i would put a pice of c channel over top of the flywheel to support that axle on both sides. i would also use a VW indecer for pneumatic or swapping to a motorized indexer in order to decrease cycle time.
You probably don’t need to have a ratio as large as 7:1, especially since it looks like you’re using a 4-inch traction wheel. You’ll be better off with a 5:1 ratio on a 600 rpm cartridge. Most teams I’ve asked have stated that even at 5:1 their flywheels shoot over the entire field at max speed.
I would consider whether or not you want to use pneumatics anywhere else on your robot. Pneumatics are limited in uses, but having only one piston on your robot would let you use two tanks for it, which is more than enough air to last the entire match.
After all, this is the most repetitive motion in the game this year, so having something that can be used many times in a row is essential.
At most a flywheel should be 3000 with a 4 inch diameter wheel. We run ours at like 2200 most of the time, so we considered switching to a 48 to 12 gear ratio. You could also look at 1:1 cartriges, and should consider using a flexwheel on your flywheel for more grip. Our team has found the 45A works the best.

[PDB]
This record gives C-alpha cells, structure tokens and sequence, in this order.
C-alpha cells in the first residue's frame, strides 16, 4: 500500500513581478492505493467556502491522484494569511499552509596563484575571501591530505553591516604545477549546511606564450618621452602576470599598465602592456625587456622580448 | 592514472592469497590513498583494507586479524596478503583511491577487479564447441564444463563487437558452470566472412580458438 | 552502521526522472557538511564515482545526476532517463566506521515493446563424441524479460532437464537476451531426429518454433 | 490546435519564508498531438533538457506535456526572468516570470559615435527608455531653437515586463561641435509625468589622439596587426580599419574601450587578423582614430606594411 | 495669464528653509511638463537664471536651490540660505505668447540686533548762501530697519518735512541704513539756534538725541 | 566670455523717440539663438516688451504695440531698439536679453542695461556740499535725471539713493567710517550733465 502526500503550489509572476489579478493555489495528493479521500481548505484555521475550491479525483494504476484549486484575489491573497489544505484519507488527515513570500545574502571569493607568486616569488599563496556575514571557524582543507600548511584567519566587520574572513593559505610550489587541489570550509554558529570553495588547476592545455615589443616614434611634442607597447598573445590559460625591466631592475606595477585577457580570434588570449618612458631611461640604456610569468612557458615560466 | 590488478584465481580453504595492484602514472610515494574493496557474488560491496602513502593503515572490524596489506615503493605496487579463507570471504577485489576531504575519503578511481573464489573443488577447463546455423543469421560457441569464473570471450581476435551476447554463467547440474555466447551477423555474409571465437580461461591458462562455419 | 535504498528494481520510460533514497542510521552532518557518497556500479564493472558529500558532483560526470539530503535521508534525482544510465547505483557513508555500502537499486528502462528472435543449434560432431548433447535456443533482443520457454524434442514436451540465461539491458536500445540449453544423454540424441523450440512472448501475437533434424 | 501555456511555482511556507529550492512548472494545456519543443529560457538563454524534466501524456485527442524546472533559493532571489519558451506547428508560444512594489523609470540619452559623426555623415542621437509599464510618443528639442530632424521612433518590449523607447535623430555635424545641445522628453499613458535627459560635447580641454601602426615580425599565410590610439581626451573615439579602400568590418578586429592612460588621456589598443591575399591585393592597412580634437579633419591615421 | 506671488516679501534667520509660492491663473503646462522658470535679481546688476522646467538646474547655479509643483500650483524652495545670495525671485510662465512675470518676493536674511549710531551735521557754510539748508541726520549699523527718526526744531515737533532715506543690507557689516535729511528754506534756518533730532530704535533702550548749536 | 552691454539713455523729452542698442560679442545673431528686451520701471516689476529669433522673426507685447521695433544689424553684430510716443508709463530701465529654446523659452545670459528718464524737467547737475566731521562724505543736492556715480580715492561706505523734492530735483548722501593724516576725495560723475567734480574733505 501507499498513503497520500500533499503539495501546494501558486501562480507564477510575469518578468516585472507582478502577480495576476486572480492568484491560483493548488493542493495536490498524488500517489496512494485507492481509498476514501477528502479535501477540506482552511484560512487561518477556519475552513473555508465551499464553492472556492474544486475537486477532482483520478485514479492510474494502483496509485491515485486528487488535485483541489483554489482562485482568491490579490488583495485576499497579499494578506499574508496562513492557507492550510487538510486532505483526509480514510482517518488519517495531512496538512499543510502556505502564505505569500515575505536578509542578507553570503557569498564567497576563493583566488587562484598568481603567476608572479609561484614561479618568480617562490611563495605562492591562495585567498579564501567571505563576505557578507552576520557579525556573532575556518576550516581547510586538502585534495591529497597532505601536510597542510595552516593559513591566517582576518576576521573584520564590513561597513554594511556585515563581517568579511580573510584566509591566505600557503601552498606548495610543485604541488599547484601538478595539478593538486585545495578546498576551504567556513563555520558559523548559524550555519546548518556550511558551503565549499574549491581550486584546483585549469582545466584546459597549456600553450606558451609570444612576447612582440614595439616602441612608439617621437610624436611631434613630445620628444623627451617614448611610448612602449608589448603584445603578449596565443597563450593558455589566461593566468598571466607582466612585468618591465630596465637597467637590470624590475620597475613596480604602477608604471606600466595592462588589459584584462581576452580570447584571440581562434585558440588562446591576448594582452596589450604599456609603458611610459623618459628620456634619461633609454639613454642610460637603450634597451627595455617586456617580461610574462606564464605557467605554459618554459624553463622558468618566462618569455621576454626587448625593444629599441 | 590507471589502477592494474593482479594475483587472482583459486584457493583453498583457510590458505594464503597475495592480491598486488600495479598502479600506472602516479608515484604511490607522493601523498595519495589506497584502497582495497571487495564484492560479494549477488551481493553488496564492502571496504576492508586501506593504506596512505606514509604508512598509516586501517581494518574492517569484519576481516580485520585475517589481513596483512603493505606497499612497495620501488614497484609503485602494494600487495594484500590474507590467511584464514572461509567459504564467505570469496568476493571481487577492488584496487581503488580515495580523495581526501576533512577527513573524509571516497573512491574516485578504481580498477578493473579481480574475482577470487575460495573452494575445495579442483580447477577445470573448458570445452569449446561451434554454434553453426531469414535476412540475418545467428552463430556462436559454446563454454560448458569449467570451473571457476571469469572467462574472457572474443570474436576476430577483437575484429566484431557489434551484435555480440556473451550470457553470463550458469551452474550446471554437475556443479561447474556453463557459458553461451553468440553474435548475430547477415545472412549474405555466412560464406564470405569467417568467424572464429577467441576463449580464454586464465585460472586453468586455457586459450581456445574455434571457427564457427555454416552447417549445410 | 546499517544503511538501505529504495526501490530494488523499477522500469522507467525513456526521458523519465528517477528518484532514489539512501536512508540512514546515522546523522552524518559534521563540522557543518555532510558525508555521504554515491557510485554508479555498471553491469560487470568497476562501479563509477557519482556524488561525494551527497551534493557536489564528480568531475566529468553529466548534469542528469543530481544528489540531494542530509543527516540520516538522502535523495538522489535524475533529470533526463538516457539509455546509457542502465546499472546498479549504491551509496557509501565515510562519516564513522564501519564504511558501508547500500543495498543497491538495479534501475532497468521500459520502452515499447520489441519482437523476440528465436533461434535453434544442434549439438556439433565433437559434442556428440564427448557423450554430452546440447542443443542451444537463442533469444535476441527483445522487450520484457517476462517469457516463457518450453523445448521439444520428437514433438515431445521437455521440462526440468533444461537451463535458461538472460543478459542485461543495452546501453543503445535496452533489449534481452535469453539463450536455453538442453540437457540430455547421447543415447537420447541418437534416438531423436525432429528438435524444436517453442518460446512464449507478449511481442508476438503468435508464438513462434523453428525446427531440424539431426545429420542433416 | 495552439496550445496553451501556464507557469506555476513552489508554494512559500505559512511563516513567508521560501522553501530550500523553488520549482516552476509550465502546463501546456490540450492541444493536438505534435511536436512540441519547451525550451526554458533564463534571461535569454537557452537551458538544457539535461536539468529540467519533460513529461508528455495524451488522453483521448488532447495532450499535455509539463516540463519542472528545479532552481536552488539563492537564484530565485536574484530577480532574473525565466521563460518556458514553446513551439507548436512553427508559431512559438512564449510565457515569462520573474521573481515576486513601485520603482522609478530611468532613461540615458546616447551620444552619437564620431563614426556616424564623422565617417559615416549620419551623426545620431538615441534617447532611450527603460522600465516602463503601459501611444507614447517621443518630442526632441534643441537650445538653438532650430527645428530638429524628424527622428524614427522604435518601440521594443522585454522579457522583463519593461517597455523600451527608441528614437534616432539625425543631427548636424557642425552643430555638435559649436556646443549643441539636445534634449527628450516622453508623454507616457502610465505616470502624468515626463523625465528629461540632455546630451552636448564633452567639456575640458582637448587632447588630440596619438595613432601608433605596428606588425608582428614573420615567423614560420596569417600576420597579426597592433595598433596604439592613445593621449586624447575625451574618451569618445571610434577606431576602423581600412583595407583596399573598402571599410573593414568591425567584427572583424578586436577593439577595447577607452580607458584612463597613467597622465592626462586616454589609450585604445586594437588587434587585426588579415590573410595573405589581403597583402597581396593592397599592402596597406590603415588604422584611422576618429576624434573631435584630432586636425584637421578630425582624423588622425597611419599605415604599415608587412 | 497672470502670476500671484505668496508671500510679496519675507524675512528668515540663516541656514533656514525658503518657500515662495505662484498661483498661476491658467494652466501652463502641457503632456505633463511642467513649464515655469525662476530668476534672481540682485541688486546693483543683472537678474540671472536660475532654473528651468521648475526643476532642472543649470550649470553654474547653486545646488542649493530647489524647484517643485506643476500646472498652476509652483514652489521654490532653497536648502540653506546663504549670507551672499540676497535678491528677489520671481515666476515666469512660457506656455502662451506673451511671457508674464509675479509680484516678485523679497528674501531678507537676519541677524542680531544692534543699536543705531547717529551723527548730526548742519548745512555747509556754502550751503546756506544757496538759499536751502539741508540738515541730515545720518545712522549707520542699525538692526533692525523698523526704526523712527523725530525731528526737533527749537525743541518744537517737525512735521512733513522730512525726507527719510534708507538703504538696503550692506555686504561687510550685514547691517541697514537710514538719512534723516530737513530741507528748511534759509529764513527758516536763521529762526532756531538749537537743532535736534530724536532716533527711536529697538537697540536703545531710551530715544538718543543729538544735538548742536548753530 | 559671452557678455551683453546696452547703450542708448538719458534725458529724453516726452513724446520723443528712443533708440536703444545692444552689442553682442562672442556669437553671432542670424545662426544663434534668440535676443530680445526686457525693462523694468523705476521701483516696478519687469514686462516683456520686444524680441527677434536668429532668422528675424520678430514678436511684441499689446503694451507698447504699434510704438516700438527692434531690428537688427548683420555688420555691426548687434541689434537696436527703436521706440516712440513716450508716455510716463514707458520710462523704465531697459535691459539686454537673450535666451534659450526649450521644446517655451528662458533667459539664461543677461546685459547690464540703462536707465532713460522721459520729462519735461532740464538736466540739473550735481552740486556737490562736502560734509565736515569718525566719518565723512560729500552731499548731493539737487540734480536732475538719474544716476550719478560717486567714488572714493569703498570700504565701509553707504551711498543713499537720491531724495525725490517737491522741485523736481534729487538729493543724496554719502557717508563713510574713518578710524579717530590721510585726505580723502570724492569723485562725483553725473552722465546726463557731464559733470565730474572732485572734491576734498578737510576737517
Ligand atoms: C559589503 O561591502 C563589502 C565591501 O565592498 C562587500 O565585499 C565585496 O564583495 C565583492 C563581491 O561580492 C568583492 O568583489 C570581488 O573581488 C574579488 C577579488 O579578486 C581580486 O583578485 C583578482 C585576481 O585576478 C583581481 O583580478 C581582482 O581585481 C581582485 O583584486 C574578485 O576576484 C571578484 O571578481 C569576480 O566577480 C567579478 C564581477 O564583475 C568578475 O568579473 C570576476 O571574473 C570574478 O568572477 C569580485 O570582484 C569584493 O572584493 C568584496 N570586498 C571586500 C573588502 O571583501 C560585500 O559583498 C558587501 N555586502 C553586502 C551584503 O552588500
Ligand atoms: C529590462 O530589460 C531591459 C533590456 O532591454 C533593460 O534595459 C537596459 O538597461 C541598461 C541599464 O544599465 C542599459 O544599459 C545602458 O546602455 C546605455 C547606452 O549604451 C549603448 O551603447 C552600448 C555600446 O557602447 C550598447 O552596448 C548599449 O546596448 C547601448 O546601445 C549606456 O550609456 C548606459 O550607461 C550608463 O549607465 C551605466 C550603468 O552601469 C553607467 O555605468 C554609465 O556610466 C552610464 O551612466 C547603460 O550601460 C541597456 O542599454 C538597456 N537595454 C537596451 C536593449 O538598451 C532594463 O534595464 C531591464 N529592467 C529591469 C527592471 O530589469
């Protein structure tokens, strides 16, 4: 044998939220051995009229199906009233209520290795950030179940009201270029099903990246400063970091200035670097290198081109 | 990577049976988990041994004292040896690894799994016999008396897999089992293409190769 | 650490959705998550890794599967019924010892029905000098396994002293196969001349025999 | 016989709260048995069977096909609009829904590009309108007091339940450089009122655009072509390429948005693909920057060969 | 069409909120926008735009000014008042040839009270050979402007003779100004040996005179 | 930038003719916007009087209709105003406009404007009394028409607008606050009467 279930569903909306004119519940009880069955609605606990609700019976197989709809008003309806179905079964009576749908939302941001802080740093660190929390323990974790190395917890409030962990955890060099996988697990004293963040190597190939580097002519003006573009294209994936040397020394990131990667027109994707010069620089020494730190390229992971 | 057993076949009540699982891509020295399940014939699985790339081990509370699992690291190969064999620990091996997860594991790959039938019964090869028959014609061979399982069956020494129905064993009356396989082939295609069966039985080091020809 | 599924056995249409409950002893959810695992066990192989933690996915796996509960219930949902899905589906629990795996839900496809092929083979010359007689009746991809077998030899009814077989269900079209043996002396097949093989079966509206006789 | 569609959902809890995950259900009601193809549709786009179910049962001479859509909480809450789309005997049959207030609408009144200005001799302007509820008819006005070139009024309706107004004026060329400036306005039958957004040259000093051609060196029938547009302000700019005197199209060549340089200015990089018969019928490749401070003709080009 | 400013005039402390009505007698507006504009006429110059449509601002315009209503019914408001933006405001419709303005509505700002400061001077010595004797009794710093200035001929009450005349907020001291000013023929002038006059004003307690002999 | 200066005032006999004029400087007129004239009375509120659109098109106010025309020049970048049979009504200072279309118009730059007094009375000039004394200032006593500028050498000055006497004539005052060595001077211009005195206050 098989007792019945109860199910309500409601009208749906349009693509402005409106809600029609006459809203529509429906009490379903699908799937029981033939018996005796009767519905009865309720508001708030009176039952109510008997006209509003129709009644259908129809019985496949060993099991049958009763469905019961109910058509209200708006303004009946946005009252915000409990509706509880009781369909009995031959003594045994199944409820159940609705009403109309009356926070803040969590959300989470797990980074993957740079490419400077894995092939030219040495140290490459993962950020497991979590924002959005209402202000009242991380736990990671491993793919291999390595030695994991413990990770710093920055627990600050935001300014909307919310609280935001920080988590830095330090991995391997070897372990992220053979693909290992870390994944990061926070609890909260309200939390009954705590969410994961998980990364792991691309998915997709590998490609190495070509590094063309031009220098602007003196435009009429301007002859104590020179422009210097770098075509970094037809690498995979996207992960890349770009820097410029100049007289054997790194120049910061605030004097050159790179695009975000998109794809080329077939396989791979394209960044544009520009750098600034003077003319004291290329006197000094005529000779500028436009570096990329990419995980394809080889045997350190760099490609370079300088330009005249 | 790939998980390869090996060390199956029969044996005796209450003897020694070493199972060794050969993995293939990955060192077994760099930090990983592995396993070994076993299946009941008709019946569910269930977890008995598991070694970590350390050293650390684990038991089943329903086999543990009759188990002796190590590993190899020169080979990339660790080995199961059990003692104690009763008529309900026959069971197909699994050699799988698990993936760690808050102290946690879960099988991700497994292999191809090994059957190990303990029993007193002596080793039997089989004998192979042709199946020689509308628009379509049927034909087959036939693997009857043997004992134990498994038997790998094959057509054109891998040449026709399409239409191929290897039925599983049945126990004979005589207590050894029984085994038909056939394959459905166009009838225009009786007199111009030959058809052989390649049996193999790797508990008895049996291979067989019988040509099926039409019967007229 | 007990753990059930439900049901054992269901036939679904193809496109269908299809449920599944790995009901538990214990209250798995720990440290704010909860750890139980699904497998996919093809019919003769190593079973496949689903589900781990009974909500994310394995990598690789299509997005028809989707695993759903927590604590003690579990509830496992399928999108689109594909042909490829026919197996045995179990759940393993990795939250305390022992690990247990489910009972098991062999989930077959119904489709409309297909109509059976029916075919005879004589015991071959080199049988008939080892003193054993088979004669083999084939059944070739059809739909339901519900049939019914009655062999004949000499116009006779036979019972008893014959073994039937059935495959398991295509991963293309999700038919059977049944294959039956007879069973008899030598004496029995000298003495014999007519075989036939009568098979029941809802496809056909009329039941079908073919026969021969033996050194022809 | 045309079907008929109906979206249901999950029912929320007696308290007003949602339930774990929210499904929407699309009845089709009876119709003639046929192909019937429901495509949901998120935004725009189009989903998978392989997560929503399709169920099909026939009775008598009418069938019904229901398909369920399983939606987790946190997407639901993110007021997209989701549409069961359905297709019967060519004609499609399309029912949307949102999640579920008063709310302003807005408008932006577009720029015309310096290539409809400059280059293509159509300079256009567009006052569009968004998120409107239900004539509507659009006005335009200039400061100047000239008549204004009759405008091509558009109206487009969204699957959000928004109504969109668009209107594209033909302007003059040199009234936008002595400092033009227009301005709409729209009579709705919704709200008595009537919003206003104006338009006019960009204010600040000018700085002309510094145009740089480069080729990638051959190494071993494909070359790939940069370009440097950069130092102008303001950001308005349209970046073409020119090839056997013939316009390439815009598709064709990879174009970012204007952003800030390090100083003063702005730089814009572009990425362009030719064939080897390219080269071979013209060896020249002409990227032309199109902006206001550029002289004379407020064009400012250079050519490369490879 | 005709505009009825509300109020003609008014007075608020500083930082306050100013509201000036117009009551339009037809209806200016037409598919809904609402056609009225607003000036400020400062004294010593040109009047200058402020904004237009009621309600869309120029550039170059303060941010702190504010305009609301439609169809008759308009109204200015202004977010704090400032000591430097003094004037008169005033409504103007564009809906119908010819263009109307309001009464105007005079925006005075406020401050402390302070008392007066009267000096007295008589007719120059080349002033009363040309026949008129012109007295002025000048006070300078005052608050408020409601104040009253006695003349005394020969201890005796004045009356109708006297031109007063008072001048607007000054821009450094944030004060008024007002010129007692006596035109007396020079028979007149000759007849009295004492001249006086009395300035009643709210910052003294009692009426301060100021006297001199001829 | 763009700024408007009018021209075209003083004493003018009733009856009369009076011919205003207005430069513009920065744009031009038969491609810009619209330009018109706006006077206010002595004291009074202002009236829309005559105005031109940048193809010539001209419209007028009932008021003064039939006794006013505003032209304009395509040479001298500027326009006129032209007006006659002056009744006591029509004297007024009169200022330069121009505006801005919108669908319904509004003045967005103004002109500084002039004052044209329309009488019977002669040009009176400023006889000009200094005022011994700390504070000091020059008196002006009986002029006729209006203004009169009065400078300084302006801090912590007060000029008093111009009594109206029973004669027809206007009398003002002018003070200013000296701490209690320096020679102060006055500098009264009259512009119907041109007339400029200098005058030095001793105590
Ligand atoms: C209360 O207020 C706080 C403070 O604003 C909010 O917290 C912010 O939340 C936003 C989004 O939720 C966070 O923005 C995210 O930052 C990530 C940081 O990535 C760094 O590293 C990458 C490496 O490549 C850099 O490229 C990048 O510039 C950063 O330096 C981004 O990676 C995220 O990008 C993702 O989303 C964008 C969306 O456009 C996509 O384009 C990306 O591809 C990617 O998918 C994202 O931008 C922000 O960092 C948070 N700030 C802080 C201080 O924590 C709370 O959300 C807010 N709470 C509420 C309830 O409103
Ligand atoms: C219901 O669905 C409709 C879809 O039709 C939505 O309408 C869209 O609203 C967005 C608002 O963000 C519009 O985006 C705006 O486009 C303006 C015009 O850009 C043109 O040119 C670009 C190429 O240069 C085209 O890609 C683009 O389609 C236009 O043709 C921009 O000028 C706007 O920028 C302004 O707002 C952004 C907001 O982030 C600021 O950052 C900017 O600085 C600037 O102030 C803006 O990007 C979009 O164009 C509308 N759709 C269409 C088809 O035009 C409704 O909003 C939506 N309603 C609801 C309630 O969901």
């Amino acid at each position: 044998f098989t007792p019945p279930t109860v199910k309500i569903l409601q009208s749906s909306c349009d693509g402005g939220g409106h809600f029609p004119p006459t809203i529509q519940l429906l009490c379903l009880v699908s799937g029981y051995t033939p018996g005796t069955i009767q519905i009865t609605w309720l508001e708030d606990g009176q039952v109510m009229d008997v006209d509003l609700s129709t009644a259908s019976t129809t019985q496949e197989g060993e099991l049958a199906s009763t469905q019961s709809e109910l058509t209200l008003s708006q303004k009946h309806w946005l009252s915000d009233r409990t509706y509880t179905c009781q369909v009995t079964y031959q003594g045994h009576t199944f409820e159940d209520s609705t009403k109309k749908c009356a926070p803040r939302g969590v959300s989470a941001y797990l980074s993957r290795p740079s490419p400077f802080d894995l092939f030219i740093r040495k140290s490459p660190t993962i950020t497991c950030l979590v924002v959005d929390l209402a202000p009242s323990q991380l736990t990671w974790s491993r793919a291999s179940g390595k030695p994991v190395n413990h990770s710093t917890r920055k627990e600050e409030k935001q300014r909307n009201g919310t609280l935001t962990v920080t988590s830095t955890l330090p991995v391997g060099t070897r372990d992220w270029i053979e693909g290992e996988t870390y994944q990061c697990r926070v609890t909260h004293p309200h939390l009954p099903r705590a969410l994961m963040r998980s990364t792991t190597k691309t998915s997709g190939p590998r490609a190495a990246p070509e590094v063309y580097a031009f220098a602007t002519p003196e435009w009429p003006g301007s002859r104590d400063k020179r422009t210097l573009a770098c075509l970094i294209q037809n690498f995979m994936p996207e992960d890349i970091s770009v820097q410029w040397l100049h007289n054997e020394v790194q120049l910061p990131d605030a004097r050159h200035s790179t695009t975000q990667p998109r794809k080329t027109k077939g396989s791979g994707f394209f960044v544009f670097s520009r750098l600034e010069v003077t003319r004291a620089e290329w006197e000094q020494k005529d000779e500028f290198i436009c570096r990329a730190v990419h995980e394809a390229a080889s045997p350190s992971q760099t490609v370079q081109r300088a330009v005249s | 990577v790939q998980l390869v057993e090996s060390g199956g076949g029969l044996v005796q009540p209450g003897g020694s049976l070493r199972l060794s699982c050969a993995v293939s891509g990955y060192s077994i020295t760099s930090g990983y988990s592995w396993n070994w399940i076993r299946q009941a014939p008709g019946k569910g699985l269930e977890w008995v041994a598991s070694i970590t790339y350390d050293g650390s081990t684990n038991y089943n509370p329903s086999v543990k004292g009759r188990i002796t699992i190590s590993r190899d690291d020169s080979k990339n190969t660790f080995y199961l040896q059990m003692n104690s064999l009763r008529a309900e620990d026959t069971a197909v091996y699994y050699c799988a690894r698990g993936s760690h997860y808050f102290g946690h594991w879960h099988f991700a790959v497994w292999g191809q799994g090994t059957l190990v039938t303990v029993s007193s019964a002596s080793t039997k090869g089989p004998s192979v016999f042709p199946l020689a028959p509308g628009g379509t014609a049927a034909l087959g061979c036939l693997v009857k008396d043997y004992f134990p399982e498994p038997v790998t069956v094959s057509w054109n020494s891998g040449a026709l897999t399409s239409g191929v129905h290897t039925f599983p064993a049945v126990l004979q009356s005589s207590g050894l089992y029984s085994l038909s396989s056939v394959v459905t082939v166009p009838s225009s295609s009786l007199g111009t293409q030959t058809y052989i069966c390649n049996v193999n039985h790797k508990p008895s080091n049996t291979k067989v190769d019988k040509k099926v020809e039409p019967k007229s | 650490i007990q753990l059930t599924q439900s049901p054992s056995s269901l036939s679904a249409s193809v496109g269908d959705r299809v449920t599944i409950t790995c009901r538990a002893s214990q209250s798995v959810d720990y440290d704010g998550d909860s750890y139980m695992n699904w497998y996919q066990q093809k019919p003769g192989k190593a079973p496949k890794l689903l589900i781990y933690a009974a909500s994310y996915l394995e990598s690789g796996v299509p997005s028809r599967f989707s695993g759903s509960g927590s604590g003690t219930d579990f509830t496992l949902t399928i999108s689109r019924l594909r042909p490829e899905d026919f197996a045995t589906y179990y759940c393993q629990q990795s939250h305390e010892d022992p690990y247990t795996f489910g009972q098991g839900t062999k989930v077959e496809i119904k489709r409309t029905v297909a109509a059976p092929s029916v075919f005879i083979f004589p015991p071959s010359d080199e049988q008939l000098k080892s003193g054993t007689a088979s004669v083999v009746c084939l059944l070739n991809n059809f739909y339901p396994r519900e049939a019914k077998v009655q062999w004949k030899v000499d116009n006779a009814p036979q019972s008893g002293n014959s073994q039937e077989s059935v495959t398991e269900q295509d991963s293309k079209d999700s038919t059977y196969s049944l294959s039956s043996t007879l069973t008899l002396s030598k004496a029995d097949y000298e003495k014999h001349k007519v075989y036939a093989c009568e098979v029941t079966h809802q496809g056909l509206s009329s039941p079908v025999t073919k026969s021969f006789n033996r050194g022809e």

I would pursue a ratchet “puncher” type indexer if I were you. It has worked rly well for our team. (DM me if u need ideas)
And, the only reason it was done in FTC is that teams only had to worry about relative disc acuraccy. As they only had to shoot the game elements into a hole in a wall from a defined place (firing line-closest legal shooting place to the goal) (and not into a goal where they need to stay there for the rest of the match), certain design choices could be made that don’t necessarily translate well into this season’s VRC game. And even still, with other games involving shot discs, these choices were not as prevalent as one might think.